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Huskies Look On Point Next Season
Release: 04/05/2010
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April 4, 2010

SEATTLE - Husky men's basketball coach Lorenzo Romar may have nightmares when he relives his team's Sweet 16 game versus West Virginia, but when it comes to the point guard situation next year, he should be able to sleep soundly. With Isaiah Thomas, Venoy Overton and Abdul Gaddy all underclassmen, Washington has its pick of dependable and experienced floor generals next season.

Thomas is the superstar mighty mite, Overton the heart-and-soul defensive stalwart and Gaddy the up-and-coming point guard trainee. Each brings something different to the table, but each played a vital role in UW's success this past season. Expect much of the same from Thomas and Overton next year, but Gaddy should take his training wheels off in his second season and have an even greater role in driving the ship.

That said, Gaddy was an important cog in 2009-10. He played in all 36 games and started the final 28 games of the season. The former McDonald's All-American averaged 3.9 points, 2.3 assists and 18.2 minutes per game in his inaugral campaign. Gaddy mostly gave way to Overton in the late stages of games, but still gained invaluable experience that most people his age could not even phathom.

Gaddy was the youngest player in the Pac-10 Conference (and perhaps the youngest in Division I basketball), having turned 18 on Jan. 26. His calming influence on the court belied his age as he led the three-headed point-guard monster with just 1.72 turnovers per game and a 1.31 assist to turnover ratio (81 assists/62 TO's).

"I thought it was a learning experience for Abdul," said Romar, when evaluating Gaddy's freshman season. "I think Abdul will no question have better seasons individually than he had this year. There is no doubt that he has to become a better shooter. I think he will do that."

But Romar is pleased with Gaddy's leadership skills and is confident he will flourish with more experience.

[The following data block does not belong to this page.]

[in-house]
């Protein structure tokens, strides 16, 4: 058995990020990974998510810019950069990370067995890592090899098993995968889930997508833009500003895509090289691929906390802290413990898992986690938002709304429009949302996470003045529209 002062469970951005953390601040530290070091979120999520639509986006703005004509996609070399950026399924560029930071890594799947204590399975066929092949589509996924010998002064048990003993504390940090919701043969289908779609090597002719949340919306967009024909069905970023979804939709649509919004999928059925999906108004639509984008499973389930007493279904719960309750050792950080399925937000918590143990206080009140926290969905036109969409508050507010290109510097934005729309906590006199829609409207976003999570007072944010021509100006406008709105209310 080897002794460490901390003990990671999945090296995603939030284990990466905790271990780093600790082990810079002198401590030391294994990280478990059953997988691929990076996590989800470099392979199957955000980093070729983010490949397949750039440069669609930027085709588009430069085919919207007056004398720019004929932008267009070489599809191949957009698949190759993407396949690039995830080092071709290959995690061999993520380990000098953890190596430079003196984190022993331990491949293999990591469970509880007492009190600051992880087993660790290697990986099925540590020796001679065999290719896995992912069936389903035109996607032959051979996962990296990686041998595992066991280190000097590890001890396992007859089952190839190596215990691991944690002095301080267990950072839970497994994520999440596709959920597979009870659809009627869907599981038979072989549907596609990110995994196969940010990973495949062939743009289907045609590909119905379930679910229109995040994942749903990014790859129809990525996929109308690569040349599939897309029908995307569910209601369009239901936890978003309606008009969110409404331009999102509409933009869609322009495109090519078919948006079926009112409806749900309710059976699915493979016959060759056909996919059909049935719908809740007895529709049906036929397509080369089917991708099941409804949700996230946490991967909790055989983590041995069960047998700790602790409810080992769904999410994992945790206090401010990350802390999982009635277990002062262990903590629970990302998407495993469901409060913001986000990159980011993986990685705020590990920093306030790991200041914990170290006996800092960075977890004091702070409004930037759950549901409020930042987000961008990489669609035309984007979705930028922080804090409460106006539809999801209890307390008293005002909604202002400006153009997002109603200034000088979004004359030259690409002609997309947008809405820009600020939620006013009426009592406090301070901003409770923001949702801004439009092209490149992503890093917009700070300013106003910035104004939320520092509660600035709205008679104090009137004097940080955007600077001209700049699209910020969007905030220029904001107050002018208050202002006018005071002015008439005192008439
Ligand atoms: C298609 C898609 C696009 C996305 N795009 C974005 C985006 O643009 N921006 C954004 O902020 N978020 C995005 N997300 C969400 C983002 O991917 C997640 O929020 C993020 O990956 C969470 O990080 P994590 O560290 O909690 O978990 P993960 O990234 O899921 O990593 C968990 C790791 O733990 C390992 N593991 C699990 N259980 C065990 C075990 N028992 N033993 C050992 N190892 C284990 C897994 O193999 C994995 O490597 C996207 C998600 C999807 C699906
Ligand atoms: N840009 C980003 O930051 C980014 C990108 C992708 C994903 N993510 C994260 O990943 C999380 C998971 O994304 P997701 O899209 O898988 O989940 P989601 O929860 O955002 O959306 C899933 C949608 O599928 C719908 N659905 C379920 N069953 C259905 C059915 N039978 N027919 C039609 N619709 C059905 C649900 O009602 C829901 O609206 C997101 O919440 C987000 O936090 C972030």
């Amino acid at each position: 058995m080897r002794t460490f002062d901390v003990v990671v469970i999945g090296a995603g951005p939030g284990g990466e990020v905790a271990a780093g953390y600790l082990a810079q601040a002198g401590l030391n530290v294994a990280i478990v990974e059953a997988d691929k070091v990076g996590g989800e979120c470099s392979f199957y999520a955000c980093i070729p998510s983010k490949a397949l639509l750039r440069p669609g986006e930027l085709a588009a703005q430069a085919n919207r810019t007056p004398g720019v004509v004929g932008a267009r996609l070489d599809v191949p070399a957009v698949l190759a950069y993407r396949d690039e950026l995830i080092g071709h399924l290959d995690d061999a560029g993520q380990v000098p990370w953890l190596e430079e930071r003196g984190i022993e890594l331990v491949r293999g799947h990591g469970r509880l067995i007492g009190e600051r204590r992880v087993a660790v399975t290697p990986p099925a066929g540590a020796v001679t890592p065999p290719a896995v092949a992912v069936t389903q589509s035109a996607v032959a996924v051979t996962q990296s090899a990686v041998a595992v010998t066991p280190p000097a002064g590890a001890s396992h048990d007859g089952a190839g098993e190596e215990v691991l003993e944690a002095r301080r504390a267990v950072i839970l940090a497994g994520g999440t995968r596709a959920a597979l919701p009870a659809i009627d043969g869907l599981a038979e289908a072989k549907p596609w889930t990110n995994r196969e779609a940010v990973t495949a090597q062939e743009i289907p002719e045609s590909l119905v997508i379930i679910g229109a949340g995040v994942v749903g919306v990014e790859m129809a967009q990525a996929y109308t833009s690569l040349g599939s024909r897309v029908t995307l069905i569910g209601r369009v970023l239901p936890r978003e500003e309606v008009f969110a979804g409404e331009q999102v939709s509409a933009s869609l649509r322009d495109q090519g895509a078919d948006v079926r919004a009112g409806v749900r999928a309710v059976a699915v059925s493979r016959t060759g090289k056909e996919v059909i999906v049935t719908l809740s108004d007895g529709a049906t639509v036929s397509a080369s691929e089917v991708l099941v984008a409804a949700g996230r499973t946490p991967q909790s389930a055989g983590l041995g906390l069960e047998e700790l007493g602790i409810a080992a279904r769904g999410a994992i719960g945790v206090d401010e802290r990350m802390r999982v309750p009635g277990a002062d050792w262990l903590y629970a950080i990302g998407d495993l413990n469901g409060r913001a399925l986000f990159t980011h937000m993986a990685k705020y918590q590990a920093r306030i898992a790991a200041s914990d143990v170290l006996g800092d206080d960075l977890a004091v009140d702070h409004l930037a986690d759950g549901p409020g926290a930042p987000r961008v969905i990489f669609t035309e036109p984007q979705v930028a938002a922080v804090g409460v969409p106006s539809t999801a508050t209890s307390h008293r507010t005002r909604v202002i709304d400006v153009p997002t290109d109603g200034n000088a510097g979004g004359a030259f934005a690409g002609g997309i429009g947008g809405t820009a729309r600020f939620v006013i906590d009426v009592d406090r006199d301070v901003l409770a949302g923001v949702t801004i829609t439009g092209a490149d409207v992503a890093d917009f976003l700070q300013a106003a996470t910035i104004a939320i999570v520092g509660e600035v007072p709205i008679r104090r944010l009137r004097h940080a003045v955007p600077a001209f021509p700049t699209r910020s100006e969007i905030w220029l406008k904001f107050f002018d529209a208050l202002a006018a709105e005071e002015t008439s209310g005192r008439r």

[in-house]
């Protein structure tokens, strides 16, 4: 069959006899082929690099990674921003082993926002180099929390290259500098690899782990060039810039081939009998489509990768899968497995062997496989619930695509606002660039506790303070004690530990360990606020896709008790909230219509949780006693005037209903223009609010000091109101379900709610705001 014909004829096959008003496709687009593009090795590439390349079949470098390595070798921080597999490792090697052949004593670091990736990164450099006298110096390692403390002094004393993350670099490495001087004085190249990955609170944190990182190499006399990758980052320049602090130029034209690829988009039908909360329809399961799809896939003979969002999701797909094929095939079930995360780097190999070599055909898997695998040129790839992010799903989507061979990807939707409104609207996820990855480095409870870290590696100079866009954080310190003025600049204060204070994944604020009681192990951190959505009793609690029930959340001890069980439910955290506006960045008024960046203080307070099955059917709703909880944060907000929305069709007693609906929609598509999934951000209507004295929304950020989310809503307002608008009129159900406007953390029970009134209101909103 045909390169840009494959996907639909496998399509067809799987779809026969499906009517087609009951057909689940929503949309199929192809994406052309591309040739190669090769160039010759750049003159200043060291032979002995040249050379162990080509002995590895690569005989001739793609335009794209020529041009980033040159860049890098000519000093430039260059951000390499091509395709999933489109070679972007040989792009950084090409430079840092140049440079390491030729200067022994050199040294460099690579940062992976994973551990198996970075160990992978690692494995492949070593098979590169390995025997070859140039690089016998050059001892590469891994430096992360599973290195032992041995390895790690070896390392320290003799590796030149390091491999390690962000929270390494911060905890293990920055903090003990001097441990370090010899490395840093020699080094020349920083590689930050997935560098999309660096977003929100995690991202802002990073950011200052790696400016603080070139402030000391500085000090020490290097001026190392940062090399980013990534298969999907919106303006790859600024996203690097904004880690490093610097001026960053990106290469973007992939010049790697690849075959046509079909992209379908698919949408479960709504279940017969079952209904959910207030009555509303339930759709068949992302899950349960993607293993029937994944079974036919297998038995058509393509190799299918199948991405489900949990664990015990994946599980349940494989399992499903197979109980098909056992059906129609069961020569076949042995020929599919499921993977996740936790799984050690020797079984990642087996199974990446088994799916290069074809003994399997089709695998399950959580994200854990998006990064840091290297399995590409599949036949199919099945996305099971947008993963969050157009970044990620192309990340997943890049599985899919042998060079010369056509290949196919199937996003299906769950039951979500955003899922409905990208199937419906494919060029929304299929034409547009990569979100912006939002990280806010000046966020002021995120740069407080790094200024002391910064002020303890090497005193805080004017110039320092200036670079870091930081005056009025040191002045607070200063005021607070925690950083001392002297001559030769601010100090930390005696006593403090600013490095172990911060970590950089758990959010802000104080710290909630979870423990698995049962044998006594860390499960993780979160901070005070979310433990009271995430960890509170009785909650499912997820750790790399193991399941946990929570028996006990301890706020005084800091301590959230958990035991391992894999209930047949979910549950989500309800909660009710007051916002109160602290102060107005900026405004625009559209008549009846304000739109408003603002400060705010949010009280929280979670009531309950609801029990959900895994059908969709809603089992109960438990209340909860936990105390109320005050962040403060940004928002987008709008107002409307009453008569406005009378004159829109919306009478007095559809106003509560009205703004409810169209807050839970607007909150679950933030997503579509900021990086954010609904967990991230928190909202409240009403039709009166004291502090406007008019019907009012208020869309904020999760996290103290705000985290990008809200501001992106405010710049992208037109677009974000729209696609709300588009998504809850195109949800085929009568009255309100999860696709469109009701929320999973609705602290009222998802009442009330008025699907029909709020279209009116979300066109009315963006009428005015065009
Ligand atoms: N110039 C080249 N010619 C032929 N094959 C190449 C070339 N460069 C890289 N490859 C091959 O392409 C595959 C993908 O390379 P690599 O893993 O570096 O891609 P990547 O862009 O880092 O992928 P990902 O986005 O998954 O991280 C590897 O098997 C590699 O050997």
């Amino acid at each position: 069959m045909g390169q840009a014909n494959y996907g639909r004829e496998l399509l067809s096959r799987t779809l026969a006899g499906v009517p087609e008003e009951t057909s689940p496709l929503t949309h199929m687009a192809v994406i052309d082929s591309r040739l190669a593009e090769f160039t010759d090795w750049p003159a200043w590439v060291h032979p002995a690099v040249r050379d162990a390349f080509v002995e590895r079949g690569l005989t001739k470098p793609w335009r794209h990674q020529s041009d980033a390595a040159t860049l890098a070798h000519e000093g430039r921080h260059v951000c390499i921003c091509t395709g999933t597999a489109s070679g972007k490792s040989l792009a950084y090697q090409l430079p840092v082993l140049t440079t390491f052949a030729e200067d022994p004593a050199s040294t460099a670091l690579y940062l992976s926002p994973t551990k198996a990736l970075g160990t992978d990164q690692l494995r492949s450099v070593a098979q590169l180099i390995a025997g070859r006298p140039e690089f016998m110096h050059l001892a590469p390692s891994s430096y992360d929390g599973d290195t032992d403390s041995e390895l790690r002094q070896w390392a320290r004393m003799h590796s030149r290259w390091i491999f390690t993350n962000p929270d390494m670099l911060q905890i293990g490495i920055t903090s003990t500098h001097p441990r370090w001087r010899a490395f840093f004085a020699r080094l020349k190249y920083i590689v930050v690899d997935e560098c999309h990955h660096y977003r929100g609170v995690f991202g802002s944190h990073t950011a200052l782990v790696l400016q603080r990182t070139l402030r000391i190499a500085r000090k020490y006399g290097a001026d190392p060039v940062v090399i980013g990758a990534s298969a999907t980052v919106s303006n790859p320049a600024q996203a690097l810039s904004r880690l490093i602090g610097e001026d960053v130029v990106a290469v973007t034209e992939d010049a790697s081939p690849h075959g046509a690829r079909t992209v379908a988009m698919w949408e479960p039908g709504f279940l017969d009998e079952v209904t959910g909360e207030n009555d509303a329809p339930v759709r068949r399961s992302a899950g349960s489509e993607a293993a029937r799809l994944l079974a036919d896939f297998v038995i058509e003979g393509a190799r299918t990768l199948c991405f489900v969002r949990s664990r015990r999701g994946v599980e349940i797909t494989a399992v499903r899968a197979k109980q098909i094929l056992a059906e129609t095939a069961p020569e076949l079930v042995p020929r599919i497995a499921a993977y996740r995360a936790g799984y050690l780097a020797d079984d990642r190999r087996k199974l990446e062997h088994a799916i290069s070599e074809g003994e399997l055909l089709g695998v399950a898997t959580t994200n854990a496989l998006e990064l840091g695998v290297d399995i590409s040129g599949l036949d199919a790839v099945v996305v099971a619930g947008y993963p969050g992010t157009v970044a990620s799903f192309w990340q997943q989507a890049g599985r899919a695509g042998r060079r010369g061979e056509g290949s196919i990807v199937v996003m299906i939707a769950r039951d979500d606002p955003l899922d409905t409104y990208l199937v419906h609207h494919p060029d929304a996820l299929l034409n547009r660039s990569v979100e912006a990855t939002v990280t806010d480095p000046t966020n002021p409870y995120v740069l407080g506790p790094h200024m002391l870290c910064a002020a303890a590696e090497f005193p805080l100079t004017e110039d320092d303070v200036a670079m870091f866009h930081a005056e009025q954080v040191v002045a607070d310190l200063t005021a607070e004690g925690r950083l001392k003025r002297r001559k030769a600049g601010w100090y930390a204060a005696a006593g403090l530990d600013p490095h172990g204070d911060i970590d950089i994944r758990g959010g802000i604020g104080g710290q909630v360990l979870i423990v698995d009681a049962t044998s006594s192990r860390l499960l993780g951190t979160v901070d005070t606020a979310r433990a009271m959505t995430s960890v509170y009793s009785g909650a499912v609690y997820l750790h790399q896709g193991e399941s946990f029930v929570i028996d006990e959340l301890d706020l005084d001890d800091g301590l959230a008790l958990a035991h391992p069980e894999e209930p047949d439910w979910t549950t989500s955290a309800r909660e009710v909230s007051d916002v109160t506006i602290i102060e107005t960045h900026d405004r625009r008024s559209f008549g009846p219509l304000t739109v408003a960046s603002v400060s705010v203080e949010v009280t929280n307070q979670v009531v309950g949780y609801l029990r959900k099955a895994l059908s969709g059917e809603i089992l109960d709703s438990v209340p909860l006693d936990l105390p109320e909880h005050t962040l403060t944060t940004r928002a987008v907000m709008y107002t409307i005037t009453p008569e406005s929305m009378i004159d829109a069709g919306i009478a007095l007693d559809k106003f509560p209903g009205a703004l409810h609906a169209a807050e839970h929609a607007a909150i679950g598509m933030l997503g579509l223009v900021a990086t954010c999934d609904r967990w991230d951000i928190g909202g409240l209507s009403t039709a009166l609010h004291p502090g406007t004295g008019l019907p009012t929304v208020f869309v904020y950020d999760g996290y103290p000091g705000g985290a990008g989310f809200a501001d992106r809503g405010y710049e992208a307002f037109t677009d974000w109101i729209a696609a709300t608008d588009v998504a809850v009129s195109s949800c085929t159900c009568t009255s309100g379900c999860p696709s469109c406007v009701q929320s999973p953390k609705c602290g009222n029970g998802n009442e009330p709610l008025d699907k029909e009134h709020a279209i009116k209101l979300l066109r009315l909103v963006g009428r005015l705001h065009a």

"The inate abilities that he has in terms of running a team, passing the basketball, understanding tempo -- those aren't things he needs to work on," said Romar. "Those things are on a high high level."

Perhaps Gaddy's expectations were raised at the beginning of the season because of the success Thomas displayed as a freshman in 2009. Thomas, who like Gaddy hails from Tacoma, was the Pac-10's top freshman in his first season and he did not suffer through a sophomore slump this past year.

Thomas averaged 16.9 points and a team-high 3.2 assists per game. He led the team in scoring and assists during post-season play in both the Pac-10 and NCAA Tournaments. Thomas also holds the distinction as scoring the most points by a UW player in their first two seasons with 1,134.

What Thomas also did down the stretch is show trust in his teammates. He penetrated the lane and dished out to the open man more often than not - evidenced by his 6.6 assists per game during the NCAA Tourney. He also put on display his leadership skills, which did not go unnoticed by his coach.

"Quincy [Pondexter] was our team captain this year, but I also think Isaiah Thomas was a leader in a lot of respects," said Romar. "By the end of the season he was playing at such a high level and rallying his teammates around him."

What Thomas is to scoring for the the point guards, Venoy Overton is to defense for the group. Overton is often assigned to harass the opposition's floor leader as they bring the ball up the court - which can appropriately be summed up by a new term: "Venoyance." His reputation earned him All-Pac-10 Defensive Team honors this past year.

Overton has accumulated 141 steals in three seasons, which places him fourth on the UW's all-time list, but is also is a great distributor of the ball. He had a career-high 112 assists and had the best offensive season of his career with 8.5 points per game - fourth on the team.

Perhaps one of the more underrated values of Overton was his willingness to come off the bench. Most players of his caliber would expect to start, but the guard from Seattle's Franklin HS knows that his role is just as important as the next guy.

"You can't win a National Championship with just the starting five," said Overton. "The fact that we have players who are capable of coming off the bench and gave us momentum that helped us go as far as we [did]."

To go even further, the Husky point guard trio will have to top what they did this season. Thomas, Overton and Gaddy are all capable of doing that, which could lead the Huskies to sweet dreams and a trip past the Sweet 16.

Washington Men's Basketball
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